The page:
Labour to increase private rented sector regulation
Labour has called for the regulation of ‘unscrupulous’ lettings agents in the private rented sector to end ‘rip-off’ charges for tenants and landlords.
In its first housing policy review since Jack Dromey became shadow housing minister last year, Labour has pledged to end the practices of some agents who charge excessive amounts for simple administrative tasks.
It is the first of a series of announcements expected from Labour, focusing on the PRS.
‘We will be rolling out our vision for the private rented sector over the coming months,’ said Mr Dromey. ‘The first stage is to tackle the growing problems in the way lettings agents operate.’
The review highlighted the disparity in fees charged by lettings agents, with fees for checking references ranging from £10 to £275 and those for renewing a tenancy running as high as £220.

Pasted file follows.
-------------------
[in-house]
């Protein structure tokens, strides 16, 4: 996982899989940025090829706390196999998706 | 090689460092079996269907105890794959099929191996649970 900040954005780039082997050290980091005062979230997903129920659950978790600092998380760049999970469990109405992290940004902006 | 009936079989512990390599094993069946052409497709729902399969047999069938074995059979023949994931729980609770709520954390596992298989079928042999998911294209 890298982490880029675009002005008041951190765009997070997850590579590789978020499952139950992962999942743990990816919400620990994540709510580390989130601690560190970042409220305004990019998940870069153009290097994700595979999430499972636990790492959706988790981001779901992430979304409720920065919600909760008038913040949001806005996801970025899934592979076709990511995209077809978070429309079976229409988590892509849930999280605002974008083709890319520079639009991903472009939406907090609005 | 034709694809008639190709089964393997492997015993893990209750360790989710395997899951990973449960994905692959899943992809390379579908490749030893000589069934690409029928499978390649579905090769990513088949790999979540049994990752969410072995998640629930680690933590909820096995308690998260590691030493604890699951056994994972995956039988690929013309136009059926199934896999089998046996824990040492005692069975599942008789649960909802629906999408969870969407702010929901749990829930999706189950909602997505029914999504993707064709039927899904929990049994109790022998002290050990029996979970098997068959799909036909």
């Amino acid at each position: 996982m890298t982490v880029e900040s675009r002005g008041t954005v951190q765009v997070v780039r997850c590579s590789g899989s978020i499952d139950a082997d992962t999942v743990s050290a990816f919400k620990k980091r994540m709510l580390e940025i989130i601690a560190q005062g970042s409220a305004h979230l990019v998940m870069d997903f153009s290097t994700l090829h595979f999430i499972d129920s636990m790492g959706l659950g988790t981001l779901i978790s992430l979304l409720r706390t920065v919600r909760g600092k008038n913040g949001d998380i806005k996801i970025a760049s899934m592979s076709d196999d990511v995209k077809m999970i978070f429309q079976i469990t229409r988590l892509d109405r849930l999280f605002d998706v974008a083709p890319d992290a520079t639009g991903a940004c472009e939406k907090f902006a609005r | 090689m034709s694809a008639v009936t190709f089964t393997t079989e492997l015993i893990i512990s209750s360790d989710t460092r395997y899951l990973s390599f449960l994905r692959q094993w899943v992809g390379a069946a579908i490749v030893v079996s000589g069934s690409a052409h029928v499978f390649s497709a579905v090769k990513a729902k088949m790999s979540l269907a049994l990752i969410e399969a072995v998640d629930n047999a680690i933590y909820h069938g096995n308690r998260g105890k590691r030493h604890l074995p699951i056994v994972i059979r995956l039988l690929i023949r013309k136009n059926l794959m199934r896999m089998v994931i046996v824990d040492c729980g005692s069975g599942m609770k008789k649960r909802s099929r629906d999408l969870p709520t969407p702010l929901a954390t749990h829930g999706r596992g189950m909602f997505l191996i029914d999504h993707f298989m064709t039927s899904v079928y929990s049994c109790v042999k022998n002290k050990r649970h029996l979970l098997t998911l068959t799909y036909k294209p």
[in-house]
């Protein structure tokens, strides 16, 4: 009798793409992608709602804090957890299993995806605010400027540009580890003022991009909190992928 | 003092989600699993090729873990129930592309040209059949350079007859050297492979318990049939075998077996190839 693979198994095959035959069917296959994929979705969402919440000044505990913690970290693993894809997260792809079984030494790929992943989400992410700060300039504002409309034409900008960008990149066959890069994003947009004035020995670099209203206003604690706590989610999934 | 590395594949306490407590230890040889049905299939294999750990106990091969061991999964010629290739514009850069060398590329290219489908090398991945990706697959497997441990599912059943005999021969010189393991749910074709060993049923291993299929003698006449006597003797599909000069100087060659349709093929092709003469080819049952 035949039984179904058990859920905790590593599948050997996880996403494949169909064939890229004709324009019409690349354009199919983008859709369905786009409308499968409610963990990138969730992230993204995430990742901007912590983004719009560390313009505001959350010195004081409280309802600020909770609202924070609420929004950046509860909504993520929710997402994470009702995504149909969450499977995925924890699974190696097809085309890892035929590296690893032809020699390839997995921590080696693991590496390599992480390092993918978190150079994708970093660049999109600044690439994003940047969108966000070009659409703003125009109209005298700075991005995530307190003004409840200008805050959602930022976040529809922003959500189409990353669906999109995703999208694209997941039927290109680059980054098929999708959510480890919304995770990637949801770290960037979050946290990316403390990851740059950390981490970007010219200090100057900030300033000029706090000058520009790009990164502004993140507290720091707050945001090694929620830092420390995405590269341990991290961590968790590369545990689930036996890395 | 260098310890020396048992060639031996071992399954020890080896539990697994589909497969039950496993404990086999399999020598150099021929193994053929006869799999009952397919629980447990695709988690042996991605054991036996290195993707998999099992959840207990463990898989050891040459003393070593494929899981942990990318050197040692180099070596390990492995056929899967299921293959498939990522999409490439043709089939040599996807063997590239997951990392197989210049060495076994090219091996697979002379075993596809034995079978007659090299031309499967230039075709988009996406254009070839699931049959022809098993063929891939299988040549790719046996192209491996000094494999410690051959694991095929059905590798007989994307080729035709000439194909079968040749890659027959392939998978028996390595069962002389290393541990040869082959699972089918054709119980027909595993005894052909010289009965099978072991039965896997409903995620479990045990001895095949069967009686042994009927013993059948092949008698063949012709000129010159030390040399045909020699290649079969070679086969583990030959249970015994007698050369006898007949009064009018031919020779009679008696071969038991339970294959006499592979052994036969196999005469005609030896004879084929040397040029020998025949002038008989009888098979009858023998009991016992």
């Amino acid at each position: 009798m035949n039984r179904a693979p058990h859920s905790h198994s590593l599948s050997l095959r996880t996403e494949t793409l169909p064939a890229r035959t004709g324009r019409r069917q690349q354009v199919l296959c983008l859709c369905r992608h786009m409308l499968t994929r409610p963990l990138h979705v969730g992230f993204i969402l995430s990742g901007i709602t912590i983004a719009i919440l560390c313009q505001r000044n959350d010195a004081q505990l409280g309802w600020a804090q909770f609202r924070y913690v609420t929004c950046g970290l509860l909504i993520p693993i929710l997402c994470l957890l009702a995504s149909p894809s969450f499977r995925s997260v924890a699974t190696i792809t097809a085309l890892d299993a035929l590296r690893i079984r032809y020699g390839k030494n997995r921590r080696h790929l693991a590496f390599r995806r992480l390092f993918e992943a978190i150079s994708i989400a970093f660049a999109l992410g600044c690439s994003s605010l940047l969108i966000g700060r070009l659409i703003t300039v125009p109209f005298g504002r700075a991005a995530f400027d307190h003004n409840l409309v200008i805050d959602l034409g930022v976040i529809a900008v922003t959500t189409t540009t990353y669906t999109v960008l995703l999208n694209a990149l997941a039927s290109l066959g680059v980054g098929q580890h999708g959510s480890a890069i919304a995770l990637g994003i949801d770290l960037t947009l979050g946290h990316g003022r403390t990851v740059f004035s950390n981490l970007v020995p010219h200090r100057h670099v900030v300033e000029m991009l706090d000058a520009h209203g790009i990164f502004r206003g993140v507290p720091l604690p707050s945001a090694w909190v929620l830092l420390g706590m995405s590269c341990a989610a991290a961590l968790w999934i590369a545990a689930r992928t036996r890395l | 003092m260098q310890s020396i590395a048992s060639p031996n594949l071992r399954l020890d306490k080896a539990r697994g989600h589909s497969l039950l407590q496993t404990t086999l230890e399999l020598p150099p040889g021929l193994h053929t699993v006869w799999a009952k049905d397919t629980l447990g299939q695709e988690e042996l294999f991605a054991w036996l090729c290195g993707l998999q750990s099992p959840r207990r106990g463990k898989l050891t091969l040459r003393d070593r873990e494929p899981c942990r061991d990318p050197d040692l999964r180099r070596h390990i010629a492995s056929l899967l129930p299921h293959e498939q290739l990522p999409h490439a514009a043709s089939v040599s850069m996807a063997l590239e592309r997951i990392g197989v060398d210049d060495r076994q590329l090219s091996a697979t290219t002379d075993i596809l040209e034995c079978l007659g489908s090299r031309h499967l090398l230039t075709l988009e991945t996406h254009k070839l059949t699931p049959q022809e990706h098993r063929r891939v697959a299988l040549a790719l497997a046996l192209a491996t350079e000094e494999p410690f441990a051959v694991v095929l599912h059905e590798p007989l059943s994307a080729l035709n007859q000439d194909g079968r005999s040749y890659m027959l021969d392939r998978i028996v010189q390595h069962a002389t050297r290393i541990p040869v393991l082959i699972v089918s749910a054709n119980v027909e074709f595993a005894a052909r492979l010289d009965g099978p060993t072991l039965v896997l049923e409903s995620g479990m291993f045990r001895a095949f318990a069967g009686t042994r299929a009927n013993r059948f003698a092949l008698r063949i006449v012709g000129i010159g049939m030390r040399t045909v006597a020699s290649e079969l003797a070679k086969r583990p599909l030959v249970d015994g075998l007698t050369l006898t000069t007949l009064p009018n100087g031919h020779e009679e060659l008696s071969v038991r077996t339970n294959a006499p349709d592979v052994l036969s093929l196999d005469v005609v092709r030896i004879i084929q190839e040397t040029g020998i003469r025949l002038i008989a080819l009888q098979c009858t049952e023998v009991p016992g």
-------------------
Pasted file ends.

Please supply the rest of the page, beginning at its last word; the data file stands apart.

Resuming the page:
There are 3.6 million households in private rented accommodation in England, with the number growing and set to outstrip those in social rented homes by next year according to the government’s latest English Housing Survey.
‘The PRS does have a very key role to play in meeting housing need,’ added Mr Dromey. ‘We want to see an expanding PRS with significant investment in new build but the nature of the sector must be changed so that the interests of tenants and landlords are protected and that reputable lettings agents are not undercut by the rogues.’
He said that the shape and scope of regulation for lettings agents would be decided following consultation with landlords, tenants and agents themselves.
Mr Dromey also confirmed that Labour would be looking into the issues of quality, stability and affordability in the PRS.
‘We are looking at various options because stability and affordability are key, not least as there are 1.1 million families with children in the PRS and growing,’ he said. ‘Families have got to be able to plan where they send their kids to school and their household budgets.’
Meanwhile, the government-commissioned Montague Review is expected to be published this month, looking at how to attract more investment into private rented properties in a bid to increase supply of affordable homes.